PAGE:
UK banks have pulled billions of pounds of funding from the euro zone as fears grow about the impact of a “Lehman-style” event connected to a Greek default.

 Senior sources have revealed that leading banks, including Barclays and Standard Chartered, have radically reduced the amount of unsecured lending they are prepared to make available to euro zone banks, raising the prospect of a new credit crunch for the European banking system.

Standard Chartered is understood to have withdrawn tens of billions of pounds from the euro zone inter-bank lending market in recent months and cut its overall exposure by two-thirds in the past few weeks as it has become increasingly worried about the finances of other European banks.

Barclays has also cut its exposure in recent months as senior managers have become increasingly concerned about developments among banks with large exposures to the troubled European countries Greece, Ireland, Spain, Italy and Portugal.

In its interim management statement, published in April, Barclays reported a wholesale exposure to Spain of £6.4bn, compared with £7.2bn last June, while its exposure to Italy has fallen by more than £100m.

One source said it was “inevitable” that British banks would look to minimise their potential losses in the event the euro zone crisis were to get worse. “Everyone wants to ensure that they are not badly affected by the crisis,” said one bank executive.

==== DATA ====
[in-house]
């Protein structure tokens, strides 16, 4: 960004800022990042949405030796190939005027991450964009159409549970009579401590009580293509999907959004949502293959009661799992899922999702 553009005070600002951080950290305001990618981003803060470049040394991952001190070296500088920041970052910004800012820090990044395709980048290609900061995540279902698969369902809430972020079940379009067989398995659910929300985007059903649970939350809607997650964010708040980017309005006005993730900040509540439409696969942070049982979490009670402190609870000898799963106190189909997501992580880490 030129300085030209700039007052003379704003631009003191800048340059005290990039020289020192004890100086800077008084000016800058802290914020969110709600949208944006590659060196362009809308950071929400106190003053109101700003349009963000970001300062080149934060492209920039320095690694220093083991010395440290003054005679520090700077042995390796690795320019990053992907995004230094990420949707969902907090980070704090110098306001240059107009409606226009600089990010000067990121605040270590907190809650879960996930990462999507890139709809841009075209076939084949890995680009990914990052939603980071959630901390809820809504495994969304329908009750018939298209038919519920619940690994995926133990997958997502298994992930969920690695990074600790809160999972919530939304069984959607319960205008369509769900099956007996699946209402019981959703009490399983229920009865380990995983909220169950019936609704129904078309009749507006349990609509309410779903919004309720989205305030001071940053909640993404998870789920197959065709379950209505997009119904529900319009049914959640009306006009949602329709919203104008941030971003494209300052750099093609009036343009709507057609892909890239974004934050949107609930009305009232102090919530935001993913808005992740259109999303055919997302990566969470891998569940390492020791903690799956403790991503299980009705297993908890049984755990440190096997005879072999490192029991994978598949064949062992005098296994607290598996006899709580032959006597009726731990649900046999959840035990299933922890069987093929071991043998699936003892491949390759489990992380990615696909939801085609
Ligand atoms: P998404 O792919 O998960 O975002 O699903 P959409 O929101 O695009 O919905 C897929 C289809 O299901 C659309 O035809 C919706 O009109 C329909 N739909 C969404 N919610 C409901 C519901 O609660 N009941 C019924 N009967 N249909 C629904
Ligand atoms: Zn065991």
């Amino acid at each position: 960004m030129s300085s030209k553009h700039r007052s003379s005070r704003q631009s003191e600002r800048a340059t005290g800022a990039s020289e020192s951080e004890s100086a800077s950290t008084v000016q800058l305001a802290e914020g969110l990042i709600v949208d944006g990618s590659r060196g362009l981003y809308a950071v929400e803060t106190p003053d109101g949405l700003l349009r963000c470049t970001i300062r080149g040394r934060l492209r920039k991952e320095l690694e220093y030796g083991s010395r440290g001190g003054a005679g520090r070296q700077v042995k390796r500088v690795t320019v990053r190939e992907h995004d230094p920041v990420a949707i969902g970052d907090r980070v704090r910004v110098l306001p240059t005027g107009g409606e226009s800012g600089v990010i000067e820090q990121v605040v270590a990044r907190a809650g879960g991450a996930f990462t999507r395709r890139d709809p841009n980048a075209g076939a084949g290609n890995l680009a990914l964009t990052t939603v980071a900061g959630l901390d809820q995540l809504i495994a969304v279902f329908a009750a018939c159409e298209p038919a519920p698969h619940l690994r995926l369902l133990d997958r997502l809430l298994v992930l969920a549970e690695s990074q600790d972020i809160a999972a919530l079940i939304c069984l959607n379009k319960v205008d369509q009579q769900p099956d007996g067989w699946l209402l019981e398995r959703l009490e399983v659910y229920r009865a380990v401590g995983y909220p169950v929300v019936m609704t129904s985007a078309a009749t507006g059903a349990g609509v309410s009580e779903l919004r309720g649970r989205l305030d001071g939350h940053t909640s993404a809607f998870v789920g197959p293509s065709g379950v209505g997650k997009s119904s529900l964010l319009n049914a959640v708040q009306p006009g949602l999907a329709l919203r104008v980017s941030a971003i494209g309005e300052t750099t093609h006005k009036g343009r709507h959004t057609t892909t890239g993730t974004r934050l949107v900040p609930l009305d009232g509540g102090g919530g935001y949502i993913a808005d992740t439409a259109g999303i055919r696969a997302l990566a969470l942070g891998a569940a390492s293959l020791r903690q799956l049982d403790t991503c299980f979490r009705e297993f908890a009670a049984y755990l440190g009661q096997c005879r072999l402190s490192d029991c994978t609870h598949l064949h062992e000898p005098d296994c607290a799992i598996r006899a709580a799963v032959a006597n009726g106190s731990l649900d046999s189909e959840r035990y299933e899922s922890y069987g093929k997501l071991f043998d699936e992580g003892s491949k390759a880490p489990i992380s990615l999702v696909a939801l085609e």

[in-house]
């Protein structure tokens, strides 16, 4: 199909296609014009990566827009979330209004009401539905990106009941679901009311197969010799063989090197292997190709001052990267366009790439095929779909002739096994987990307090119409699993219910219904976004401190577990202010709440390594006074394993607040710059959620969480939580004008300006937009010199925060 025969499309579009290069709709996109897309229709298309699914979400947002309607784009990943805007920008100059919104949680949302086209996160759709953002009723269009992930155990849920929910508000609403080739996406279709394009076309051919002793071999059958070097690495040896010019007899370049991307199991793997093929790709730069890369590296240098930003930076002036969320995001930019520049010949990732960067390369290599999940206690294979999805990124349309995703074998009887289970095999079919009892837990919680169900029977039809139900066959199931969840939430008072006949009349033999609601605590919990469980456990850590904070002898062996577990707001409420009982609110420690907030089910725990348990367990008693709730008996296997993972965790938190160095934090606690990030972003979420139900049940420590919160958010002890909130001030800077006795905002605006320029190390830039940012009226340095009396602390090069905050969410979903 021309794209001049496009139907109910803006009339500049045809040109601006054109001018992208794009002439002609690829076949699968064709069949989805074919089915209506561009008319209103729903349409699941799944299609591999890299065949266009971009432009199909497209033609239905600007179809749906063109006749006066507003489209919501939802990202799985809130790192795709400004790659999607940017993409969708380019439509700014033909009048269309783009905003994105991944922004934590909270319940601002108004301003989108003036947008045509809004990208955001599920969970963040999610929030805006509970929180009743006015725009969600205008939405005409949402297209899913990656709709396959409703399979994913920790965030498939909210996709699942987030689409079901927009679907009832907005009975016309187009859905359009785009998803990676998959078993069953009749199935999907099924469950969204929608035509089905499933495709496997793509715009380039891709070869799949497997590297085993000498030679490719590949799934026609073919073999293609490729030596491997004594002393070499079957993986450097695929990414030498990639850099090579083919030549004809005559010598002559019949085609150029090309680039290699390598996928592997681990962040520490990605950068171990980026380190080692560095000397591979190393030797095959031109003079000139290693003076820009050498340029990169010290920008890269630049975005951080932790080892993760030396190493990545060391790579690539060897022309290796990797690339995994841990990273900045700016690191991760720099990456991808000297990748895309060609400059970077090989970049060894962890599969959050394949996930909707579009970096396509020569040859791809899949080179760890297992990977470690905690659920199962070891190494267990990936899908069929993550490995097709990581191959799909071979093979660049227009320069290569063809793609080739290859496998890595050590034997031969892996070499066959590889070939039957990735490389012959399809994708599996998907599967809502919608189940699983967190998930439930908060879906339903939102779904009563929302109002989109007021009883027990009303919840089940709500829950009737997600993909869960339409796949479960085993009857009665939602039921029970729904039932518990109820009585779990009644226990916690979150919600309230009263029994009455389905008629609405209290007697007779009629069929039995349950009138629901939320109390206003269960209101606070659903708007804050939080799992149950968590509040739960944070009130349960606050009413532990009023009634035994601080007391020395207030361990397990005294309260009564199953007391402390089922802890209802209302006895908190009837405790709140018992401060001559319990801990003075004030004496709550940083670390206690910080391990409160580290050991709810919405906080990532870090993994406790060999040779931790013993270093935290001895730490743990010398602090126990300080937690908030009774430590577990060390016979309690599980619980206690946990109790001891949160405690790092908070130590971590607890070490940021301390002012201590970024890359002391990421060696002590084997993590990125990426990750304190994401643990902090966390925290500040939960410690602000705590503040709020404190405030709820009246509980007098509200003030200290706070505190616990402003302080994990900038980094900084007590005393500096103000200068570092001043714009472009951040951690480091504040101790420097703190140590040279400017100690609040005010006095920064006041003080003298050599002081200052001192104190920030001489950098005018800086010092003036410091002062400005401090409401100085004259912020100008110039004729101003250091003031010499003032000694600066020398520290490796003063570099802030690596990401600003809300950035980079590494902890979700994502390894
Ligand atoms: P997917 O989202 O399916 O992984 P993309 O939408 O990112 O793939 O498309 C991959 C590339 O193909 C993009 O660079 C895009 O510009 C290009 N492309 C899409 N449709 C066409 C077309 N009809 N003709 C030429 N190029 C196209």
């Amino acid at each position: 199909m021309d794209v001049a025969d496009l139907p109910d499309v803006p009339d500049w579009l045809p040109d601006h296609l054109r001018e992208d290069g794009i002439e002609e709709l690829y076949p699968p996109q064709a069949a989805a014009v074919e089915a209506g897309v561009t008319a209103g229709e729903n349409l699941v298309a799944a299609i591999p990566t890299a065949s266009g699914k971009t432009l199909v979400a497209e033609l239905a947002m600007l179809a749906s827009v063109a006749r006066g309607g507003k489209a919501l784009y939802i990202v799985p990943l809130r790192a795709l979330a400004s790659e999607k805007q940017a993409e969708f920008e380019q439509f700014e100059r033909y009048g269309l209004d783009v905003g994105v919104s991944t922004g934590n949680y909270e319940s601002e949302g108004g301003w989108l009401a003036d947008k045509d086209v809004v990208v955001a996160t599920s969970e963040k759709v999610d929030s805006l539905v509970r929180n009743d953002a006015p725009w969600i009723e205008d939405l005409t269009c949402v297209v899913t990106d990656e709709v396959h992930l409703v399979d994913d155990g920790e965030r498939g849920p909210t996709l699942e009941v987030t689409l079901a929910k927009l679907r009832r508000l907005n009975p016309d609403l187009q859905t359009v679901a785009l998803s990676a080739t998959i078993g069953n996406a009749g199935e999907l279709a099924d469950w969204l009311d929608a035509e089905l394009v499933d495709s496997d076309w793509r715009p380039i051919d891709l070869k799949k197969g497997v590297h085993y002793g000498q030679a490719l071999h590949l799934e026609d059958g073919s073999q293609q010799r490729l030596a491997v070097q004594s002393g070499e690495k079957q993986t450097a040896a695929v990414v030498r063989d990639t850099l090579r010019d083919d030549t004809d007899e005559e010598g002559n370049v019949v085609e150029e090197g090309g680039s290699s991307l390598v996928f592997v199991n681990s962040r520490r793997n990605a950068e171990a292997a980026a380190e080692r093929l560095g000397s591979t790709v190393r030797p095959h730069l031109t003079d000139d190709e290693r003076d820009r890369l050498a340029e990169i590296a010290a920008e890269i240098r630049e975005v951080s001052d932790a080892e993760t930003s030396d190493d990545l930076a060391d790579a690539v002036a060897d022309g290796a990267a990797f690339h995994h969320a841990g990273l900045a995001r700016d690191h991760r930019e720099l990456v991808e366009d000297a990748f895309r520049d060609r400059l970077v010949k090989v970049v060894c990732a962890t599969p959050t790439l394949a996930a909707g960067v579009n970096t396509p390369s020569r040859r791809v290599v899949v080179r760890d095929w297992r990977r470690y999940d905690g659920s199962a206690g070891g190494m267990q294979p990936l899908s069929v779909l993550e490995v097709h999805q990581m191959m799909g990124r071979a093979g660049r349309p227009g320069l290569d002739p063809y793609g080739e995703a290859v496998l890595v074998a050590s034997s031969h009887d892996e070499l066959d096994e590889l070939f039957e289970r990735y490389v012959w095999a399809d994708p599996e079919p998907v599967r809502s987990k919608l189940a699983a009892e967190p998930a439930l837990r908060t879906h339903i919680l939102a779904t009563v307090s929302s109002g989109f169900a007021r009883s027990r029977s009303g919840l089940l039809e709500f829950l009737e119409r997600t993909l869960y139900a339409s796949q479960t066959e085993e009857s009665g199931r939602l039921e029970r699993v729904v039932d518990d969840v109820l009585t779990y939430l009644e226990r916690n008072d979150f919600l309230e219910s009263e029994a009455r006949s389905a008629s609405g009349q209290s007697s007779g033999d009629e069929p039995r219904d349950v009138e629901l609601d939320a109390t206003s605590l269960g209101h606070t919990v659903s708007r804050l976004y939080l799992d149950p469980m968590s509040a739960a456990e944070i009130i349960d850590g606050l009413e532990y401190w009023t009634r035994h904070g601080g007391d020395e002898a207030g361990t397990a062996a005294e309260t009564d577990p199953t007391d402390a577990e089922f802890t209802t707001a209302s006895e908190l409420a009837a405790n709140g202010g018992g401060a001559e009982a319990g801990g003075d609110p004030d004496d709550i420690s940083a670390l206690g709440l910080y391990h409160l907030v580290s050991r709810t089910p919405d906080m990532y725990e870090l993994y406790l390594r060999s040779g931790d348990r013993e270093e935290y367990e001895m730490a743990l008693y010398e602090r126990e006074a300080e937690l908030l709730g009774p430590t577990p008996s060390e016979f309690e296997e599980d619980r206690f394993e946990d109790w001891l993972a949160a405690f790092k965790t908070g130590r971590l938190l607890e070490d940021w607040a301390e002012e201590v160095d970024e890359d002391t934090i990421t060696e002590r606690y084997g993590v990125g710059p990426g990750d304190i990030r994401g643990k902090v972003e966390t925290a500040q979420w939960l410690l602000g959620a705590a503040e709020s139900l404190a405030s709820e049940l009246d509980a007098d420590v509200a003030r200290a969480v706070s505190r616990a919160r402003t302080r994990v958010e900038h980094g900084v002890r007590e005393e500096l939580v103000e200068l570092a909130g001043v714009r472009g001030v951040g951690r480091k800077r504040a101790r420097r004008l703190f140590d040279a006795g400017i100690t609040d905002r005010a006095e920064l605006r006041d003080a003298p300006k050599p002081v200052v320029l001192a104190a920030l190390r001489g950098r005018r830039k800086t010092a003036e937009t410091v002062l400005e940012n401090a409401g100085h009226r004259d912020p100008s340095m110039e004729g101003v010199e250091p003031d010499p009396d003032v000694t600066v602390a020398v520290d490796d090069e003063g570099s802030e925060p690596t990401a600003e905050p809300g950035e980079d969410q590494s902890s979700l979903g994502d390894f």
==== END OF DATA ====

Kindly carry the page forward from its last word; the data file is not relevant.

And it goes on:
Moves by stronger banks to cut back their lending to weaker banks is reminiscent of the build-up to the financial crisis in 2008, when the refusal of banks to lend to one another led to a seizing-up of the markets that eventually led to the collapse of several major banks and taxpayer bail-outs of many more.

Make no mistake - modern day bank runs are now caused by institutions!

Make no mistake! And just for those who cannot catch the hint... Reuters reports:

Bank of China halts FX swaps with some European banks

The European banks include French lenders Societe Generale (SOGN.PA), Credit Agricole (CAGR.PA) and BNP Paribas (BNPP.PA), and Bank of China halted trading with them partly because of the downgrading from Moody's, the sources said.

Another Chinese bank said it had stopped trading yuan interest rate swaps with European banks.

The sources declined to be identified because they were not authorized to speak with the media.

Contacted about this move by the Chinese banks, spokespeople for Societe Generale, UBS and BNP Paribas declined comment. Credit Agricole was not reachable for comment.